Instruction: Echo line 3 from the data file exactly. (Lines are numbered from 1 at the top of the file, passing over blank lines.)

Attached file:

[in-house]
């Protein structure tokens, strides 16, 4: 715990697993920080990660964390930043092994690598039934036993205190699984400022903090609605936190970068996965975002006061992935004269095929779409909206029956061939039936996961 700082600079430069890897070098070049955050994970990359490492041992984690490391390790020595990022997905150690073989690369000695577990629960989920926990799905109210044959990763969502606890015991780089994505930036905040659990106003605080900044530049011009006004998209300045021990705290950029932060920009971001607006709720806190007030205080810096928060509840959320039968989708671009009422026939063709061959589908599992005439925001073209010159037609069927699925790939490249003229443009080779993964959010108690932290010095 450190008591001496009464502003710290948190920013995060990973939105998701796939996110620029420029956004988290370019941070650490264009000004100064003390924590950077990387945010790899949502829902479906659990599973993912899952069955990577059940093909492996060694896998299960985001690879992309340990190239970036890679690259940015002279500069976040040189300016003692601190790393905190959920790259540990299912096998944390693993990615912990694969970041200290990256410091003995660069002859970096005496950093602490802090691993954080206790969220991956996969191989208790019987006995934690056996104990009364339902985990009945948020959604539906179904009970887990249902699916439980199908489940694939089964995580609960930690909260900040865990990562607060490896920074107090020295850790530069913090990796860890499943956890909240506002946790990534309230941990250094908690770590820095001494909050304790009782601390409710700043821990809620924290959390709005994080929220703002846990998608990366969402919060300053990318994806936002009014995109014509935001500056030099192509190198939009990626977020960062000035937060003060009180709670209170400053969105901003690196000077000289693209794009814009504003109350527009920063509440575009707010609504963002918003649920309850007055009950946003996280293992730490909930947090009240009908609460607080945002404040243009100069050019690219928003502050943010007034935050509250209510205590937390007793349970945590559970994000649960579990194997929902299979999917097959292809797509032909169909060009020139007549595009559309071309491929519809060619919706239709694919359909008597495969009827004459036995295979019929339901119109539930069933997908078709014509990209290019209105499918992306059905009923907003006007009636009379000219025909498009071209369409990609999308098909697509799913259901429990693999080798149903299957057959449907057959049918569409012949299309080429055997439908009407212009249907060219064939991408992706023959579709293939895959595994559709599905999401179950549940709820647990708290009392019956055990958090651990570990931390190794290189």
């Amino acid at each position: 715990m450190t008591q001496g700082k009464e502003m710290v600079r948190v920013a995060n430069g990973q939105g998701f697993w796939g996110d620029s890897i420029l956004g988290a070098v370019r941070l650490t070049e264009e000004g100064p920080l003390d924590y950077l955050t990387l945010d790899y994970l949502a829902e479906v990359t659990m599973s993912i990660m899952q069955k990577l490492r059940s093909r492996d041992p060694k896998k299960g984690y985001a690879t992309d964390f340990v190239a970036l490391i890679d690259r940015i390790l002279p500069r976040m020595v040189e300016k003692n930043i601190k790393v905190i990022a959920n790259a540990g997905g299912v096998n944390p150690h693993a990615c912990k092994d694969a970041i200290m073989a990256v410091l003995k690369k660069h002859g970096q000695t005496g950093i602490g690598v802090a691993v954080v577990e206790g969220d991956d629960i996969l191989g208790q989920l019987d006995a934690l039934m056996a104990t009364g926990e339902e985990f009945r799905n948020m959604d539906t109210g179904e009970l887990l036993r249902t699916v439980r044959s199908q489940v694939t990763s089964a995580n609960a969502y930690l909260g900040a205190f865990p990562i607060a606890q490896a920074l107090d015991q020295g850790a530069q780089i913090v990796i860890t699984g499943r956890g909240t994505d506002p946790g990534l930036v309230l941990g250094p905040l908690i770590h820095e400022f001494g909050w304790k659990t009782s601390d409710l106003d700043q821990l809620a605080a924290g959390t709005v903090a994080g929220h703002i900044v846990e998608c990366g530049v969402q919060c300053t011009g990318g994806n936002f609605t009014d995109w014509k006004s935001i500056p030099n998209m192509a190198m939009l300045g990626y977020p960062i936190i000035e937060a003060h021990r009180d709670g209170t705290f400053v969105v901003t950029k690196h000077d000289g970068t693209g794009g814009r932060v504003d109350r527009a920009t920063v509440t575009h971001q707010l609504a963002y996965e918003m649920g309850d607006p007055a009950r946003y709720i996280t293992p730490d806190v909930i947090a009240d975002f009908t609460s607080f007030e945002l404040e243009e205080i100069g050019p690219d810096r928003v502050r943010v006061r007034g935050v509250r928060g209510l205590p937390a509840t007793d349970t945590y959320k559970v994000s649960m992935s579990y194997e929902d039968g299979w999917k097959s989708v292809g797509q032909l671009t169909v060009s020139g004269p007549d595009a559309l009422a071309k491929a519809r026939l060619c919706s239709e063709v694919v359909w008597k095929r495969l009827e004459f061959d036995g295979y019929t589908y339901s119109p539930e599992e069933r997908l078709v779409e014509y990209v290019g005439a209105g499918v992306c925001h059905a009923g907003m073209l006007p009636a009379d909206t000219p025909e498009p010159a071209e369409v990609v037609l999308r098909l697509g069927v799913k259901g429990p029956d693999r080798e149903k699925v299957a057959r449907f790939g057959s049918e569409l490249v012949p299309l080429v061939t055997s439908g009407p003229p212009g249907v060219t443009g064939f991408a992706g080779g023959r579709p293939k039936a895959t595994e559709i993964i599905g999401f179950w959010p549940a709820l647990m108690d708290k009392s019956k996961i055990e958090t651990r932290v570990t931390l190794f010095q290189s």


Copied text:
């Amino acid at each position: 715990m450190t008591q001496g700082k009464e502003m710290v600079r948190v920013a995060n430069g990973q939105g998701f697993w796939g996110d620029s890897i420029l956004g988290a070098v370019r941070l650490t070049e264009e000004g100064p920080l003390d924590y950077l955050t990387l945010d790899y994970l949502a829902e479906v990359t659990m599973s993912i990660m899952q069955k990577l490492r059940s093909r492996d041992p060694k896998k299960g984690y985001a690879t992309d964390f340990v190239a970036l490391i890679d690259r940015i390790l002279p500069r976040m020595v040189e300016k003692n930043i601190k790393v905190i990022a959920n790259a540990g997905g299912v096998n944390p150690h693993a990615c912990k092994d694969a970041i200290m073989a990256v410091l003995k690369k660069h002859g970096q000695t005496g950093i602490g690598v802090a691993v954080v577990e206790g969220d991956d629960i996969l191989g208790q989920l019987d006995a934690l039934m056996a104990t009364g926990e339902e985990f009945r799905n948020m959604d539906t109210g179904e009970l887990l036993r249902t699916v439980r044959s199908q489940v694939t990763s089964a995580n609960a969502y930690l909260g900040a205190f865990p990562i607060a606890q490896a920074l107090d015991q020295g850790a530069q780089i913090v990796i860890t699984g499943r956890g909240t994505d506002p946790g990534l930036v309230l941990g250094p905040l908690i770590h820095e400022f001494g909050w304790k659990t009782s601390d409710l106003d700043q821990l809620a605080a924290g959390t709005v903090a994080g929220h703002i900044v846990e998608c990366g530049v969402q919060c300053t011009g990318g994806n936002f609605t009014d995109w014509k006004s935001i500056p030099n998209m192509a190198m939009l300045g990626y977020p960062i936190i000035e937060a003060h021990r009180d709670g209170t705290f400053v969105v901003t950029k690196h000077d000289g970068t693209g794009g814009r932060v504003d109350r527009a920009t920063v509440t575009h971001q707010l609504a963002y996965e918003m649920g309850d607006p007055a009950r946003y709720i996280t293992p730490d806190v909930i947090a009240d975002f009908t609460s607080f007030e945002l404040e243009e205080i100069g050019p690219d810096r928003v502050r943010v006061r007034g935050v509250r928060g209510l205590p937390a509840t007793d349970t945590y959320k559970v994000s649960m992935s579990y194997e929902d039968g299979w999917k097959s989708v292809g797509q032909l671009t169909v060009s020139g004269p007549d595009a559309l009422a071309k491929a519809r026939l060619c919706s239709e063709v694919v359909w008597k095929r495969l009827e004459f061959d036995g295979y019929t589908y339901s119109p539930e599992e069933r997908l078709v779409e014509y990209v290019g005439a209105g499918v992306c925001h059905a009923g907003m073209l006007p009636a009379d909206t000219p025909e498009p010159a071209e369409v990609v037609l999308r098909l697509g069927v799913k259901g429990p029956d693999r080798e149903k699925v299957a057959r449907f790939g057959s049918e569409l490249v012949p299309l080429v061939t055997s439908g009407p003229p212009g249907v060219t443009g064939f991408a992706g080779g023959r579709p293939k039936a895959t595994e559709i993964i599905g999401f179950w959010p549940a709820l647990m108690d708290k009392s019956k996961i055990e958090t651990r932290v570990t931390l190794f010095q290189s």